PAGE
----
With regard to the geometric characteristic of all slide and grip hitches - that is; the host penetrates through the core of the hitch in a linear pathway... this is a true statement.
Obviously, when load is applied to the hitch, it will induce a kink in host.
One only has to examine a 'Prusik hitch' (#1763) - when load is applied, it induces a kink in the host. In other words, the host is no longer straight as an arrow when the hitch is loaded.
But that does not disturb the fundamental geometric construction of the hitch relative to its host. What you have described is the side-effect of load.
A Prusik hitch will eventually reach a threshold jamming state given sufficient loading. I have loaded several different 'slide and grip' hitches to the point where threshold jamming is triggered. Beyond that load threshold, I needed to use pliers to loosen and untie the hitch.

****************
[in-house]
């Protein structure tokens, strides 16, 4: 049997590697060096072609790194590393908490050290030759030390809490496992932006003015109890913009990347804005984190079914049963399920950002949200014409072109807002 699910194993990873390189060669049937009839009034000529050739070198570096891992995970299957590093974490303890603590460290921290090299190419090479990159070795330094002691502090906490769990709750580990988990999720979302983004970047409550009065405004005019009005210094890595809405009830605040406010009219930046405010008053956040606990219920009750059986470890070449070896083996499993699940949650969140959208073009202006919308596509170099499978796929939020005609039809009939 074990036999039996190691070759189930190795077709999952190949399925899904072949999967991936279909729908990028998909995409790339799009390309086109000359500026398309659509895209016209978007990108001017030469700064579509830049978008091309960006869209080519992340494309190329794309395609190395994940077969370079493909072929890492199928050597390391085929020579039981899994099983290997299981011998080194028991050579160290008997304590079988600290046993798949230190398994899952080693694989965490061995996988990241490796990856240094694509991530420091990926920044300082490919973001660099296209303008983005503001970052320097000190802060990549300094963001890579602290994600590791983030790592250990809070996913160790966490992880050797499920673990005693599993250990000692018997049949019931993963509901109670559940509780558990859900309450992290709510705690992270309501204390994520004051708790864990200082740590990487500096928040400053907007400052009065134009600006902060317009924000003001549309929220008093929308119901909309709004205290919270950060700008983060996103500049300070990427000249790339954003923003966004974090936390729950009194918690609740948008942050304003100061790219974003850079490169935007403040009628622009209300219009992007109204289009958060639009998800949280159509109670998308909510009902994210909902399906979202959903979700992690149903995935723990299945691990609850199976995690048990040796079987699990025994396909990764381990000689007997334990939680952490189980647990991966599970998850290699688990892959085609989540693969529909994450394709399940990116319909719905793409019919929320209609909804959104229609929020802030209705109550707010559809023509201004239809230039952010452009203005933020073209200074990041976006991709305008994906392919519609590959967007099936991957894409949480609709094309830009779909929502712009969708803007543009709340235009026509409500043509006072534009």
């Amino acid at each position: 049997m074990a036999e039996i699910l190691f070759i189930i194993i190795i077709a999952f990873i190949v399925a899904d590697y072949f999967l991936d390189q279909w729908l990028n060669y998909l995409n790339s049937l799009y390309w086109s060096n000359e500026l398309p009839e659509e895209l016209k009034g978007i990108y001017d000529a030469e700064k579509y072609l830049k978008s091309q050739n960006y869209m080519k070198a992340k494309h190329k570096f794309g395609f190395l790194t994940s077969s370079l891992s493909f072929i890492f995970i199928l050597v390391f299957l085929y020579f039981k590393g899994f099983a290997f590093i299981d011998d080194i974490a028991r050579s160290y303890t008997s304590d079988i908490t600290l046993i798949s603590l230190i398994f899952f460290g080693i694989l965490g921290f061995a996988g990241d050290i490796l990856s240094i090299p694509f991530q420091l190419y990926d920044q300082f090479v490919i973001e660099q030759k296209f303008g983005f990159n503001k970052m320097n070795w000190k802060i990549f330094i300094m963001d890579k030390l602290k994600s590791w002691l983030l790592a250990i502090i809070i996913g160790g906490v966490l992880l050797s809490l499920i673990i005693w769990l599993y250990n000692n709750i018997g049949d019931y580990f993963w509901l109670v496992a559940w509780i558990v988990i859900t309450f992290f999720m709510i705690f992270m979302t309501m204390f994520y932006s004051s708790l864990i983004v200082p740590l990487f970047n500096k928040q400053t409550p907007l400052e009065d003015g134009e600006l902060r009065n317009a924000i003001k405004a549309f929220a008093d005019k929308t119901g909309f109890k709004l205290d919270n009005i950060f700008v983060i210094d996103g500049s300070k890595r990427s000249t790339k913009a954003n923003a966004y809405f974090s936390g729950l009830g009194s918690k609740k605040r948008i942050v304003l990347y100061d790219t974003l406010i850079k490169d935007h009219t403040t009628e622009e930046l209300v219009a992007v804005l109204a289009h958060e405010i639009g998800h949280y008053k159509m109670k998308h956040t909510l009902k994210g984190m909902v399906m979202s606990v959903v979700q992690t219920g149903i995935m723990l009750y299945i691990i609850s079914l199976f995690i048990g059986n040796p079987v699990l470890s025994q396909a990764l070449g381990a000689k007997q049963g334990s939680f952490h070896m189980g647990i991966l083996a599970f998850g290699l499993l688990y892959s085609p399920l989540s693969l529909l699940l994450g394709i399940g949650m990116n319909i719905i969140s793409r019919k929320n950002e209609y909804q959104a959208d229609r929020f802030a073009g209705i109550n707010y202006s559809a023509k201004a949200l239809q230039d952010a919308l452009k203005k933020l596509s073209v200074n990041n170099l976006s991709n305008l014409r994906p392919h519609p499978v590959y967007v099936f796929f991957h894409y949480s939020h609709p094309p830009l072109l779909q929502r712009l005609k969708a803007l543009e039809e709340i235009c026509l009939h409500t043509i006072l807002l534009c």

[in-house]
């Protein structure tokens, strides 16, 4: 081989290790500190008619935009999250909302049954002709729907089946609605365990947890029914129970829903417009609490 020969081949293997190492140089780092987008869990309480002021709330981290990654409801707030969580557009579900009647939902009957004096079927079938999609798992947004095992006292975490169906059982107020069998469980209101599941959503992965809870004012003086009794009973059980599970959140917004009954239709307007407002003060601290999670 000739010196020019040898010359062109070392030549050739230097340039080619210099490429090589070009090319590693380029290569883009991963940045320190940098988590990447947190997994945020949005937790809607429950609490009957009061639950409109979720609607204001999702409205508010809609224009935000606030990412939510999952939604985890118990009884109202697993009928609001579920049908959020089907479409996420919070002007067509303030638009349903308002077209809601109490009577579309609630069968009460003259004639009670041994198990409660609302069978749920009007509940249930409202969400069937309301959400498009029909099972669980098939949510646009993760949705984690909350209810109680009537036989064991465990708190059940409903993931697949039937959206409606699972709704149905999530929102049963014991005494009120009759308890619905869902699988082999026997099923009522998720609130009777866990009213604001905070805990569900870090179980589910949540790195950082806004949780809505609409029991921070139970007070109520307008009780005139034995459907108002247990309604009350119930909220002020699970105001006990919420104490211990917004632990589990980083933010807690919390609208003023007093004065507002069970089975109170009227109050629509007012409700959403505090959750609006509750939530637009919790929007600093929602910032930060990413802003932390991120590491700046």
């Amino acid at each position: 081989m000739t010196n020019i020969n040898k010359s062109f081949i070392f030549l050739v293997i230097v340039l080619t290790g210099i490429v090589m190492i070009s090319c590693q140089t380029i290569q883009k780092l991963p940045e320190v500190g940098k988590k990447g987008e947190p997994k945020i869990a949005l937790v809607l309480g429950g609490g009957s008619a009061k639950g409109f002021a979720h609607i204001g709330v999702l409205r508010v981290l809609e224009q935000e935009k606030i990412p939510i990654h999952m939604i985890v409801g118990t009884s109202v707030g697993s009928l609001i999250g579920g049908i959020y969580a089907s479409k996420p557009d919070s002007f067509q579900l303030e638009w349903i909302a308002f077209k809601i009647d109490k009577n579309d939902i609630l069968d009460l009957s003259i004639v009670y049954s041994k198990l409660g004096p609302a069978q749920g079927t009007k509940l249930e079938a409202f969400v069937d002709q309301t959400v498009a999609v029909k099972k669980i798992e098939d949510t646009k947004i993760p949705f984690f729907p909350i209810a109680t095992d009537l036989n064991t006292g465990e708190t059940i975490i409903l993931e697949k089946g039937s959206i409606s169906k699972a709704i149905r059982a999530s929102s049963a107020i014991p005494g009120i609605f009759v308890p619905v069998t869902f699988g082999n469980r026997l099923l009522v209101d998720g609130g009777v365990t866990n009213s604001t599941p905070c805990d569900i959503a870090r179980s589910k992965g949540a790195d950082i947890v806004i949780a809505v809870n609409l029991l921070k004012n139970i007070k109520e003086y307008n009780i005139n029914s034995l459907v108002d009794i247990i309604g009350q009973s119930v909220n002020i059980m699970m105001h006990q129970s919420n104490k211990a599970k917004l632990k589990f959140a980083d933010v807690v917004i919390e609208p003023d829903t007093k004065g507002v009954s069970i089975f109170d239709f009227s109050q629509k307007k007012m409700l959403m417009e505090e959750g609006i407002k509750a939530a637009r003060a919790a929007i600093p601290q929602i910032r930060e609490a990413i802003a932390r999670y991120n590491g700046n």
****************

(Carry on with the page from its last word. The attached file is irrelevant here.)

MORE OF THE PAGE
One can say that 'slide and grip' hitches have a nominal operational load range... and this varies significantly across the different types of hitches (some work better than others).

In your presented hitch, it appears to me to be designed for axial/longitudinal loading (rather than a perpendicular loading profile).
It can slide and grip its host - but only within a narrow load range.
It appears that after a certain load threshold is reached, your hitch is no longer easy to release and slide along its host (and that's fine - it has it limitations like any hitch).
The 'novel' design aspect of your hitch is the proxy 'toggle' mechanism - which is formed by the 'bight' component.
Its also its Achilles heel - in that toggle mechanisms have a tendency to deform and jam under heavy loading.

As for the terms 'friction hitch' and 'slide and grip hitch' - you will find that these terms are generally interchangeable.
In the general climbing and caving community, the term 'friction hitch' is interchangeable with 'slide and grip hitch'.
You are of course perfectly entitled to disagree.

Knicknack

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Re: Seeking name for friction hitch
« Reply #11 on: October 30, 2021, 09:56:56 AM »
"Your posts are becoming a little tedious to read"